I carry your mind in my mind

Attunement between parent and child is the first step to secure attachment

Secure attachment is the foundational need in the parent-child relationship. It’s that emotional bond that fosters resilience and a willingness to explore and connect.

Through therapy and learning the how-to’s on being attuned to yourself, your child, and your parent-child relationship, a secure attachment can be formed.

Consistency over Constancy

Being a good parent isn’t about being all-available, it’s about being consistently there for your child over time.

You have the power to be the parent you want to be. Learn how to be attuned to your child’s needs while maintaining your own so you can develop trust in your bond over time.

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Rupture & Repair

Throughout the day, we face many mismatches between parent and child when it comes to needs, wants, and desires. But these moments can be used as opportunities to create a safe and secure relationship where the child can trust that s/he is seen, heard, and held, and that you, the parent, will always be there carrying their mind in yours.

Understanding the relationship between rupture and repair can ultimately lead to improved capacity for emotional regulation, frustration, tolerance, and most importantly, resilience in understanding that you and I (or we, together) can move through hard things. In learning about the impermanence of feeling, we can move from negative to positive emotions and experiences and learn that we are not alone.

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Two to Tango

So many parents deal with guilt when it comes to parenting. But understanding that the parent-child relationship is about both of you is a healthy first step toward achieving a harmonious unit.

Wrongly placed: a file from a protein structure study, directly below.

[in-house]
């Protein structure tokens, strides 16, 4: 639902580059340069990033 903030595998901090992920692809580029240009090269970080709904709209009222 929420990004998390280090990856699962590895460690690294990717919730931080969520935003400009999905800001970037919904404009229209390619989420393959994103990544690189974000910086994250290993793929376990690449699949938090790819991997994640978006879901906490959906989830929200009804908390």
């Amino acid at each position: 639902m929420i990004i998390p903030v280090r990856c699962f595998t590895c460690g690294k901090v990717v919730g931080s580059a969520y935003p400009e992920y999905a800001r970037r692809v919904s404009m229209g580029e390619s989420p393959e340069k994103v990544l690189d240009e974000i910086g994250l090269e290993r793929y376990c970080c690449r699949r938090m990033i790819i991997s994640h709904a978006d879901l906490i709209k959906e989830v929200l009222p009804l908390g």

A healthy relationship is one where both parties take delight as well as feel seen and heard; it is the balance of me, you, and us that makes space for harmony in your relationship.

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The 4 Rs

Dr Cotler’s foundational theory on Mindful Parenting is based on her 4 Relationship Rs approach. Moving from self-exploration to self-awareness into the everyday experience of a parent-child relationship shows how important both the parent and the child are in a secure attachment. It’s a non-linear process that moves through guided reflection, narrative recognition, and a series of rupture & repair.


Reflection is a process whereby you learn to name your body sensations, thoughts in your head (from today and past), and feeling states (naming practices), so you can better identify what you need in any moment. By breaking down our experiences and reactions to them into a step-by-step reflective process, we learn to move through our world with mindfulness and self-compassion.


Recognition is the process of integrating Reflection practices into your role as parent. By noticing the child in front of you, their body sensations, thoughts in their  mind, and feeling states, you facilitate co-regulation. By going through these steps with your child, you create a mindful space filled with compassion.

Rupture & Repair

Through a series of ruptures and repairs, the child learns that s/he can build trust in the parent. The child learns that the parents see them and continues to love them unconditionally even if boundaries are being set. These mismatches give rise to opportunity for the parent to help put words to the child’s emotional state while also showing that they will consistently be there no matter what.

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